(Without jokes) We know they don't mean to, but Republicans sometimes slip up and tell the truth where the rest of us can hear it. Usually when they think they are talking to the True Believers and nobody else is listening, but occasionally right out in public. (See Inartfully Worded in the Code Words/Inartfully_Worded–Law_and_order glossary.) Here are a few of the best.
House Minority Whip Eric Cantor
- "Look, we know we screwed up when we were in the majority. We fell in love with power. We spent way too much money—especially on earmarks. There was too much corruption when we ran this place. We were guilty. And that's why we lost." 'Things Could Get Pretty Messy', Wall Street Journal, Oct. 2, 2010.
- Mr. Cantor believes the American-Jewish community is overwhelmingly Democratic because Jews "are prone to want to help the underdog." ibid.
The article states that Cantor is the only Jewish Republican in Congress, in contrast with 40 Jewish Democrats.
- "I don't care about the Constitution!" in argument with Judge Andrew Napolitano on Attorney General Eric Holder's decision to try five Gitmo detainees in NYC. Gets named Worst Person in the World on Olbermann twice in one day
George W. Bush
- "We don't do nation-building." 2000 campaign
- Scares White Republicans. "I mean I've been in the room and they've been scared of me." TV One interview
Passage of the...health care plan, in any form, would guarantee and likely make permanent...the largest federal entitlement program since Social Security. Its success would signal a rebirth of centralized welfare-state policy at the very moment we have begun rolling back that idea in other areas.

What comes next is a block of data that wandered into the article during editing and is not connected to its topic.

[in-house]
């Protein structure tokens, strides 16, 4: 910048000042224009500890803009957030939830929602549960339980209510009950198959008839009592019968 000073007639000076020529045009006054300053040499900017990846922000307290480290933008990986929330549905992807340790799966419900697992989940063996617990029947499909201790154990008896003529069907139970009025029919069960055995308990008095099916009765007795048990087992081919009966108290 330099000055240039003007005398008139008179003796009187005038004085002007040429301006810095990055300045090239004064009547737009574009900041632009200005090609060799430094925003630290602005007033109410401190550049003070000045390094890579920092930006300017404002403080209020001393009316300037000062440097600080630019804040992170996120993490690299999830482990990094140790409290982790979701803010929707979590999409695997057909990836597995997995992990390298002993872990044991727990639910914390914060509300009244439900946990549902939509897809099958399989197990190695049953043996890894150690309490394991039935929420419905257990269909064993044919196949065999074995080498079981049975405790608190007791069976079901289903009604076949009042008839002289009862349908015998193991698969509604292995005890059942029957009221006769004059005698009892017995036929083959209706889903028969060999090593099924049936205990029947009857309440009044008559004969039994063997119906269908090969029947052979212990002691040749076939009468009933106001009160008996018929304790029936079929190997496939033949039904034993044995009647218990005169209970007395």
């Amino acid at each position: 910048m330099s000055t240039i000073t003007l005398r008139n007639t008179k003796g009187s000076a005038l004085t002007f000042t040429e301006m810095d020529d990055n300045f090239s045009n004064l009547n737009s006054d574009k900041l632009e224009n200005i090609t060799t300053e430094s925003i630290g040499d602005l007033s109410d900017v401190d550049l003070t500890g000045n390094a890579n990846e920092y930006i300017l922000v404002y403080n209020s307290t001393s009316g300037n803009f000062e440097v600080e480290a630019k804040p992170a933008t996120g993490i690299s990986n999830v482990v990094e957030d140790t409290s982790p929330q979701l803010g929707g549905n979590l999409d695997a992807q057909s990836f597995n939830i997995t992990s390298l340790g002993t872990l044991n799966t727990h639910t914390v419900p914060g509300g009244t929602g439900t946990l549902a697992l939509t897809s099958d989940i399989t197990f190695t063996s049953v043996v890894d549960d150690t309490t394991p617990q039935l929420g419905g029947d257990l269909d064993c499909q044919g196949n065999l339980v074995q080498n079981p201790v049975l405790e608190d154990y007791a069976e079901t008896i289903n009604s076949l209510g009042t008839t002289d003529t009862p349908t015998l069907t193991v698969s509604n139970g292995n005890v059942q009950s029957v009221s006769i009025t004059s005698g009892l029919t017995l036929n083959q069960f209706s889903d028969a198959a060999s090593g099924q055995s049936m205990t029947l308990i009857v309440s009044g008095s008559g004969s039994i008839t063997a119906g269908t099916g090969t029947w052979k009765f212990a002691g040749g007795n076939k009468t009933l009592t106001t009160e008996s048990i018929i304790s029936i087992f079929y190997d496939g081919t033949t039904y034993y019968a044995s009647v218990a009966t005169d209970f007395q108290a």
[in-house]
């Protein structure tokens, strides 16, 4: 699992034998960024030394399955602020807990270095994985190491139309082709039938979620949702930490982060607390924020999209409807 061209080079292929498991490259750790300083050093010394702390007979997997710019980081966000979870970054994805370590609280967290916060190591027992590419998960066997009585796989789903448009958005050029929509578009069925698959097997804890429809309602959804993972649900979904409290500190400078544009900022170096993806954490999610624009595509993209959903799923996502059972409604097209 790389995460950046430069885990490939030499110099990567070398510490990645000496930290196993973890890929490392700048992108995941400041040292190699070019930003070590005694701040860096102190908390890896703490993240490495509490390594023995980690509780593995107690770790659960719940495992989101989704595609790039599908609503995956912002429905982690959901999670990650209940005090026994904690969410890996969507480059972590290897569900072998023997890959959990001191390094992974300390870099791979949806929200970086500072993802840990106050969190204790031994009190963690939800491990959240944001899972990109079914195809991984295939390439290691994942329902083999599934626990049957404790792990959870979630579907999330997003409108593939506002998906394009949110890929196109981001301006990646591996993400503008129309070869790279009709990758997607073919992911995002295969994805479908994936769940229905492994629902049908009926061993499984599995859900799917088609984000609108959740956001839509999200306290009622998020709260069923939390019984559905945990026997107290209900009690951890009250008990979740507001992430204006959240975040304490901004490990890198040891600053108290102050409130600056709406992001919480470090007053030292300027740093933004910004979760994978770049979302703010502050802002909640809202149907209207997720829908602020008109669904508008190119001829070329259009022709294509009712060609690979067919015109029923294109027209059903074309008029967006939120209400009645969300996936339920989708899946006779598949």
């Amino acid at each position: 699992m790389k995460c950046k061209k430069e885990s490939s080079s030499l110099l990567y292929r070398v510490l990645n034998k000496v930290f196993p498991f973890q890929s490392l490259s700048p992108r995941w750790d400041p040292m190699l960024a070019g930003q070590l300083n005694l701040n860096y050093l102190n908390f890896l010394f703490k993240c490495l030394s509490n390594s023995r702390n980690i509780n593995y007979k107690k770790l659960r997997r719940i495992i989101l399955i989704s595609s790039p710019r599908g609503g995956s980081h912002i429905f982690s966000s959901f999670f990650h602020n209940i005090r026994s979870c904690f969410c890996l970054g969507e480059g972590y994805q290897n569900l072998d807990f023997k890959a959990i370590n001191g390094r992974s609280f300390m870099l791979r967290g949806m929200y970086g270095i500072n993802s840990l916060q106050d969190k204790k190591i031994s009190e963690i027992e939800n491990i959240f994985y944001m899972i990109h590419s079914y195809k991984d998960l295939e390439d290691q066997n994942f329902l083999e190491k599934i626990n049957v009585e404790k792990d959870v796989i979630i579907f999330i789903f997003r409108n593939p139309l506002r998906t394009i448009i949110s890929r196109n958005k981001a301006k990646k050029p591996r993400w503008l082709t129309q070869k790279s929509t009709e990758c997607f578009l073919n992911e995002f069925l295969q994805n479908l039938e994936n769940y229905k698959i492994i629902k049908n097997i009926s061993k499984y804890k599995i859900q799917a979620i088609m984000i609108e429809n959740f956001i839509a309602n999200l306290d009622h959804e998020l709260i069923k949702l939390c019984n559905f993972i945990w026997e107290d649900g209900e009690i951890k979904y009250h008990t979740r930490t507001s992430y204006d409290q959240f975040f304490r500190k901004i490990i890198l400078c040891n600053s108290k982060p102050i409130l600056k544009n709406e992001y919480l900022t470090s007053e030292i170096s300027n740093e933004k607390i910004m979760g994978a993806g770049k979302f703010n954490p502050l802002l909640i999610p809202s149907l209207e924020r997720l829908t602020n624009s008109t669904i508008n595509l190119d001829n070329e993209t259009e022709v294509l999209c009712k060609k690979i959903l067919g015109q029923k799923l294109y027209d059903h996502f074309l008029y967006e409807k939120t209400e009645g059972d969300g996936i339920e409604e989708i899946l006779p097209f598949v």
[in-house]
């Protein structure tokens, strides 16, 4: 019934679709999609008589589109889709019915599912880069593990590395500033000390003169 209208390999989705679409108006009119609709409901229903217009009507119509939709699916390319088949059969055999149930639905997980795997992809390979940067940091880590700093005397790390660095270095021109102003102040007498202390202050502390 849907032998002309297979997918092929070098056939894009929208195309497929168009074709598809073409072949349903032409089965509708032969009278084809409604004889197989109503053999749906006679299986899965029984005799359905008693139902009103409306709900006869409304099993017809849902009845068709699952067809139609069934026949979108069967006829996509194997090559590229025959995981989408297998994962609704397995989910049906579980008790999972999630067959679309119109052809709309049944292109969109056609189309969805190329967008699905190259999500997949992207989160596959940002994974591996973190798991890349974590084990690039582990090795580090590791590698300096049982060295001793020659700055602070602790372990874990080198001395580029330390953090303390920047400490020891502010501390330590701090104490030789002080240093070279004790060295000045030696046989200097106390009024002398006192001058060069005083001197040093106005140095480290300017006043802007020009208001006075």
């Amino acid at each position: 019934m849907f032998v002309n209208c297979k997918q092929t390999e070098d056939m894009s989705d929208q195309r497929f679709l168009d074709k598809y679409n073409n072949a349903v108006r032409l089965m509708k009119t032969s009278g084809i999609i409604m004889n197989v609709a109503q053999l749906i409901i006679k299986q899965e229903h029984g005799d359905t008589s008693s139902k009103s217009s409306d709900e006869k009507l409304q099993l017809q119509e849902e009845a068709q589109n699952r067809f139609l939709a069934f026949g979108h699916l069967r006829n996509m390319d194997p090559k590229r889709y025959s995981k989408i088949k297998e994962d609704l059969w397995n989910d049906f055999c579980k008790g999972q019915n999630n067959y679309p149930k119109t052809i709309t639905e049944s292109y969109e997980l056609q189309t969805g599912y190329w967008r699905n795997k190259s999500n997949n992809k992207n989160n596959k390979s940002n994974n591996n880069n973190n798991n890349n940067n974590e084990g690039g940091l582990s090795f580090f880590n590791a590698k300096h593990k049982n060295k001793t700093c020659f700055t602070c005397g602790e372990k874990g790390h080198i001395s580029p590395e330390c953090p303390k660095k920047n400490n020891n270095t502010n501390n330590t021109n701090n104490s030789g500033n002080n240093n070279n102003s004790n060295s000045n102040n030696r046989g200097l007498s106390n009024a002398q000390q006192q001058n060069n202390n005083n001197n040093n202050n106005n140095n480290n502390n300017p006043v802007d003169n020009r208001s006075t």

But the...proposal is also a serious political threat to the Republican Party...It will revive the reputation of the party that spends and regulates, the Democrats, as the generous protector of middle-class interests. And it will at the same time strike a punishing blow against Republican claims to defend the middle class by restraining government.
The 1993 Clinton Health care plan.
Diaried at dKos.
"We are trying to change the tones in the state capitals - and turn them toward bitter nastiness and partisanship," said Grover Norquist, a leading Republican strategist, who heads a group called Americans for Tax Reform.
"Bipartisanship is another name for date rape," Norquist, a onetime adviser to former House Speaker Newt Gingrich, said, citing an axiom of House conservatives.
Farrell, John A., "Rancor becomes top DC export: GOP leads charge in ideological war", The Denver Post, 26 May 2003, p. A-01.
Hatch asserted that the health bills, which he believes represent a "step-by-step approach to socialized medicine," will lead to Americans' dependence on Democrats for their health and other issues.
"And if they get there, of course, you're going to have a very rough time having a two-party system in this country, because almost everybody's going to say, 'All we ever were, all we ever are, all we ever hope to be depends on the Democratic Party,' " Hatch said during an interview with the conservative CNSNews.com.
"That's their goal," Hatch added. "That's what keeps Democrats in power."
R-TX32, talking to Hotline in 2009: "Insurgency, we understand perhaps a little bit more, because of the Taliban. And that is that they went about systematically understanding how to disrupt and change a person's entire processes—I'm not saying that the Republican Party is the Taliban."—Called out in American Taliban, by Kos.